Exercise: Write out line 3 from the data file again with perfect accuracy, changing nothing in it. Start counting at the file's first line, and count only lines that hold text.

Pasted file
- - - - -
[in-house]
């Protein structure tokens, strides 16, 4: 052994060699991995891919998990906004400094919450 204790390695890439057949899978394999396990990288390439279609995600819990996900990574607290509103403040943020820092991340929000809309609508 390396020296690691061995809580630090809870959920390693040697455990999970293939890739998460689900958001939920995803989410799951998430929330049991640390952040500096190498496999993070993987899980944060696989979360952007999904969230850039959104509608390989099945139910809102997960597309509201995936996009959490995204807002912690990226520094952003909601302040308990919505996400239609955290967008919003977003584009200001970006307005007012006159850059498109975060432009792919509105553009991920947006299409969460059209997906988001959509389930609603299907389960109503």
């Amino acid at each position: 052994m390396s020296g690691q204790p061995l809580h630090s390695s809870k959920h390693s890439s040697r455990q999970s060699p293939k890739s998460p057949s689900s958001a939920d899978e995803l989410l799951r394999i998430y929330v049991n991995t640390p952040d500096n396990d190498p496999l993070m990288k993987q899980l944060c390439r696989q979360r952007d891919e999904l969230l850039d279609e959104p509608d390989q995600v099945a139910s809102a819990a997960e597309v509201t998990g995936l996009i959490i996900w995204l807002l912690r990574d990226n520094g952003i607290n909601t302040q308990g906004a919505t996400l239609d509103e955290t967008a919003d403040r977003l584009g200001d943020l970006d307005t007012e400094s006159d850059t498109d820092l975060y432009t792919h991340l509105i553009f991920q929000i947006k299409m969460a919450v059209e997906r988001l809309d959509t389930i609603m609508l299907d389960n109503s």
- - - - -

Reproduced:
């Amino acid at each position: 052994m390396s020296g690691q204790p061995l809580h630090s390695s809870k959920h390693s890439s040697r455990q999970s060699p293939k890739s998460p057949s689900s958001a939920d899978e995803l989410l799951r394999i998430y929330v049991n991995t640390p952040d500096n396990d190498p496999l993070m990288k993987q899980l944060c390439r696989q979360r952007d891919e999904l969230l850039d279609e959104p509608d390989q995600v099945a139910s809102a819990a997960e597309v509201t998990g995936l996009i959490i996900w995204l807002l912690r990574d990226n520094g952003i607290n909601t302040q308990g906004a919505t996400l239609d509103e955290t967008a919003d403040r977003l584009g200001d943020l970006d307005t007012e400094s006159d850059t498109d820092l975060y432009t792919h991340l509105i553009f991920q929000i947006k299409m969460a919450v059209e997906r988001l809309d959509t389930i609603m609508l299907d389960n109503s």